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2023 CASA Ogeechee Duck Race - 1,000 rubber duckies to plunge down Lazy River at Splash on Aug. 31
Race benefits work of Court-Appointed Special Advocates for foster children
Photo Courtesy of Child Advocacy Services SEGA Ducks bobbing on the surface of the Lazy River are shown near the conclusion of the 2021 CASA Ogeechee Duck Race are seen in this image taken from underneath with a GoPro camera.

The ducks won’t be in a row for the start of the 2023 CASA Ogeechee Duck Race until noon on August 31, but participants can “buy” their rubber racing duckies now for $10 each to support the work of Court-Appointed Special Advocates for foster children.

Hosted by nonprofit Child Advocacy Services SEGA Inc., the race doesn’t actually take place in the Ogeechee River, but in the more controlled currents of the Lazy River attraction at Splash in the Boro waterpark. The most recent CASA Ogeechee Duck Race, in 2021, raised $10,000 used to recruit, train and support 10 CASA volunteers, reports Kristen Kramer, business operations director for Child Advocacy Services SEGA. The volunteers advocate for children experiencing foster care due to abuse or neglect.

“A thousand dollars a year supports one volunteer to advocate for a child in foster care,” Kramer said. “That’s the average cost for the state.”

If a duck whose number you receive in exchange for a $10 donation crosses the finish line first, you will get your choice of the two prizes: a week-long stay at the Ocean Palms Villas on Hilton Head Island or a $500 gift card. The sponsor of the second-place duck will receive the other prize.

You don’t actually receive your duck or keep it. To keep the cost of the race, which is held once every two years, low, CASA Ogeechee reuses the colorful, numbered ducks. So only 1,000 ducks will be “sold.” To purchase one while they last, visit

“We email out the numbers once they are all sold, and if they sell out, we’ll end the sale prior to August 31,” Kramer said. “But nobody gets their rubber ducky.”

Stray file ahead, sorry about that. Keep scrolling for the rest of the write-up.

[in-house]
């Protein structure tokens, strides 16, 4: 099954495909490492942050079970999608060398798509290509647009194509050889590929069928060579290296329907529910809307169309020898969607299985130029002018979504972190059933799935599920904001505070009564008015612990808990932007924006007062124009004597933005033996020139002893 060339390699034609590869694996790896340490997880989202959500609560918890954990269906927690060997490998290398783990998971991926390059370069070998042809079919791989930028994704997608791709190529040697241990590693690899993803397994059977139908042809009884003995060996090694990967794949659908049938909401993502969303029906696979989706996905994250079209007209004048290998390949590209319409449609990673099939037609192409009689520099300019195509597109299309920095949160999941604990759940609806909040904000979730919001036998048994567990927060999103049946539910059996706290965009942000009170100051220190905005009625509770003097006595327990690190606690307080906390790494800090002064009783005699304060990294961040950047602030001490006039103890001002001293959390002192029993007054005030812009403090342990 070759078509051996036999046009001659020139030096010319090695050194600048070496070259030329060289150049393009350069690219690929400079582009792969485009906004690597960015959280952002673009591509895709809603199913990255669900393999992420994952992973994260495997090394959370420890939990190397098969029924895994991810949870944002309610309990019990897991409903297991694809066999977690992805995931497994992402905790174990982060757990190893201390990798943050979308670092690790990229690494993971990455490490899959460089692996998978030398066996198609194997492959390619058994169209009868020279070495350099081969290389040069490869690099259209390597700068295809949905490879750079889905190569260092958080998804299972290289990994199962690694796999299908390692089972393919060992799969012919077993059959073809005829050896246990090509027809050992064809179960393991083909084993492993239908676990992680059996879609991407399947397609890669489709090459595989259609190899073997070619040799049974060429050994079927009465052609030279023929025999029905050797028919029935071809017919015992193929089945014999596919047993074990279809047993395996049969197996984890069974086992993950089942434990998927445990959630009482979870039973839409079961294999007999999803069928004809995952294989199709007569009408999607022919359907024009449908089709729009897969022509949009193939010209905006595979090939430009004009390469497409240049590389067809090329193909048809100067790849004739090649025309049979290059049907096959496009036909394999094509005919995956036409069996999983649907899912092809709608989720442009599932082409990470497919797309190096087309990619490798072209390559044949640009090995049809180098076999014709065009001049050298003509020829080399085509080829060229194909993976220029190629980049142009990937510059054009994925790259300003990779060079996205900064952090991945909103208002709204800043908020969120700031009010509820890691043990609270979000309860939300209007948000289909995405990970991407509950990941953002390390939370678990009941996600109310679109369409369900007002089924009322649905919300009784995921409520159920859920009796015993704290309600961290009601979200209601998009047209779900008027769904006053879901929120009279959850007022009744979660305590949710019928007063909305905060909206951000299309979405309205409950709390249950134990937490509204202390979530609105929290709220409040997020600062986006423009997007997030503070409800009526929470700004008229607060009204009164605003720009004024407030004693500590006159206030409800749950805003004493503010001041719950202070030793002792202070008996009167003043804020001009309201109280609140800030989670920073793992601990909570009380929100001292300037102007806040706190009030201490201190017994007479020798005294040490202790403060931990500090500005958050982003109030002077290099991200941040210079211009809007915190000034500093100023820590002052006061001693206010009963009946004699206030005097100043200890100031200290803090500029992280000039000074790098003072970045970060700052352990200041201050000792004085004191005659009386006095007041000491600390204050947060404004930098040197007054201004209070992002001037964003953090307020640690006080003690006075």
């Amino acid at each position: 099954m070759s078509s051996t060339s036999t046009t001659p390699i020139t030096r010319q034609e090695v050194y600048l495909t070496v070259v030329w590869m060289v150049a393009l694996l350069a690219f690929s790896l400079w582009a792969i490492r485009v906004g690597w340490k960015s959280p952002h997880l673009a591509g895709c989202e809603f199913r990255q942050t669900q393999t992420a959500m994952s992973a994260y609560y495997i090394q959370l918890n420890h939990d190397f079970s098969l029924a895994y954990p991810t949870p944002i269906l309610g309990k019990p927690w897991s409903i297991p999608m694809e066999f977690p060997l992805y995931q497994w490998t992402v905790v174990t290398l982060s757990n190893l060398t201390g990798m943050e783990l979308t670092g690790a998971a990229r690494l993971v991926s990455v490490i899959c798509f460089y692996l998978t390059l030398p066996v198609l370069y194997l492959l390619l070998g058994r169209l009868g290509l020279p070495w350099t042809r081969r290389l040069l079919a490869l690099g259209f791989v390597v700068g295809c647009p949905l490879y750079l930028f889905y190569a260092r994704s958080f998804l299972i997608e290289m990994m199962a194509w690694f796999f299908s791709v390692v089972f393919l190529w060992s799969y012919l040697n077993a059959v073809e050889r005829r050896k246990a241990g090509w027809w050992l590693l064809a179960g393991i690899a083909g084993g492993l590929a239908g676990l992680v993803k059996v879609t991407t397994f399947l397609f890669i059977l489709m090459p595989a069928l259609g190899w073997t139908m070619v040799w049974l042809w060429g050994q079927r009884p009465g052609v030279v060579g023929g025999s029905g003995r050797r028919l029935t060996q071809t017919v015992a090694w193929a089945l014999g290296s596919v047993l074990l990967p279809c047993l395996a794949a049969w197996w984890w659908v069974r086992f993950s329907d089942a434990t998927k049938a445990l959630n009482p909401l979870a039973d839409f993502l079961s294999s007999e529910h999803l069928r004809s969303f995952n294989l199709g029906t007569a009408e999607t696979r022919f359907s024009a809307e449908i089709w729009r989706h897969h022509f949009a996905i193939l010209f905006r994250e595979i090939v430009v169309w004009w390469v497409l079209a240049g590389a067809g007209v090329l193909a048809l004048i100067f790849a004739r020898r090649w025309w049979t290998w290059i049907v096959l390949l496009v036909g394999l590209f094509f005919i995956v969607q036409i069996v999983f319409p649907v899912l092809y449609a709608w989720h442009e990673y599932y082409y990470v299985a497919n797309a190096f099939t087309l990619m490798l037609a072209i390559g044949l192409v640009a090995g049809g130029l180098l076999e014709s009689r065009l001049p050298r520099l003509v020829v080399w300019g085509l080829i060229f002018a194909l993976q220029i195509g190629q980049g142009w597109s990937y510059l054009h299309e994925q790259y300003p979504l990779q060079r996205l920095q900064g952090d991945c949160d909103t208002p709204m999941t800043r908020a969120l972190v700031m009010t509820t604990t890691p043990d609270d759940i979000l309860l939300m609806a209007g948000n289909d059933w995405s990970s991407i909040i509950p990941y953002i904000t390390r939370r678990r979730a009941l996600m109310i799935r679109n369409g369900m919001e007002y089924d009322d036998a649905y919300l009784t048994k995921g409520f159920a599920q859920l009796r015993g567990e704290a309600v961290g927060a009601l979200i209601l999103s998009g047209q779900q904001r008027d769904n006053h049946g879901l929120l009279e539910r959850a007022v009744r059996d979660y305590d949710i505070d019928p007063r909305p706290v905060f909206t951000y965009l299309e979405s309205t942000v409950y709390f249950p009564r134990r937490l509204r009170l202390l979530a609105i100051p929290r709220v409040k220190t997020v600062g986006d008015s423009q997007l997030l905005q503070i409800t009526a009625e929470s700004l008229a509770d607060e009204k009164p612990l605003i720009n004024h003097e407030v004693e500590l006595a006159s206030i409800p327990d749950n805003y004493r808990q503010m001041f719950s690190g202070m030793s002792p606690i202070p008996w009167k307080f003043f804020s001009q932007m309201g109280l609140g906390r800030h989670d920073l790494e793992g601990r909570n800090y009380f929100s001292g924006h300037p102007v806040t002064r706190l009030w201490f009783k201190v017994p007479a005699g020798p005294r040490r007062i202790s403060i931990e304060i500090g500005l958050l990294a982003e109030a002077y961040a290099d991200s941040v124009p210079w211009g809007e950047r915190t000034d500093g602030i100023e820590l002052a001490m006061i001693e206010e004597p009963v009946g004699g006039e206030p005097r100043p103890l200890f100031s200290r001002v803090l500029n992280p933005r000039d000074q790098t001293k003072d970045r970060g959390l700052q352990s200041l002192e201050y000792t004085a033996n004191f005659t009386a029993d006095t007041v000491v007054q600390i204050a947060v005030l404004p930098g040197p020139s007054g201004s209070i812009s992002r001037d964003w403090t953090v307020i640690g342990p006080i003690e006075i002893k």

Prizes, such as the Ocean Palms Villas stay, are donated by major CASA supporters to allow the cash raised to go to the support of volunteers.


What advocates do

This year’s event will benefit more than 60 children in foster care in the Ogeechee Judicial Circuit by helping to recruit and train 10 additional community volunteers to be Court-Appointed Special Advocates, Kramer said. The circuit, and CASA Ogeechee’s service area, consists of Bulloch, Effingham, Jenkins and Screven counties.

“Our CASA volunteers go through training, and then they get sworn in by a judge to advocate for the child’s best interest, and our main goal is permanency for the child,” she said. “So they talk to everybody involved with the case, from caseworkers, teachers, foster parents, biological families, siblings.”

The volunteers sometimes even accompany children to their doctors’ appointments or attend school meetings.

All of this allows the advocates “to make a recommendation to the court of what permanency looks best to the child, if it’s reunification with their biological family, termination of rights which would lead to adoption or guardianship, which is placement with a relative who is not wanting to adopt but will be the legal guardian,” she said.

CASA Ogeechee is currently serving 49% of the children in foster care in the four Ogeechee Circuit counties, so the money raised will help the program move toward its goal of serving 100%. But of the foster children not being served, about 60% are children placed outside of the circuit, with some almost as far away as Atlanta area, Kramer reports.

“So our recruitment tactic right now is to recruit people who are willing to travel to those areas, to make sure that we are serving 100 percent,” she said.

Currently the CASA Ogeechee program fields 36 trained volunteers.

Volunteer court-appointed advocates are not attorneys and do not take the place of lawyers in the process. But the volunteers are meant to advocate directly for the interests of the children, while attorneys variously represent the Department of Family and Children Services or parents or other family members.

“Almost 40 years ago a judge kept hearing from the parents’ attorneys, the DFCS attorneys, and he’s like, ‘Who’s actually here talking to represent the children?’ So that’s how CASA came about and it kind of spread nationwide,” Kramer said.

Child Advocacy Services SEGA Inc. operates both the CASA Ogeechee volunteer advocates program and the Ogeechee Visitation Centers, whose sites in Statesboro and Guyton have a wider service area than the four-county circuit.  The visitation centers host supervised visits between foster children and original family members.

On more thing: Splash, which operates weekends only after July 30, won’t actually be open Thursday, Aug. 31, for everyone to watch the duck race in-person. But it will be livestreamed on the “CASA Ogeechee Duck Race” Facebook page, race time 12 p.m.

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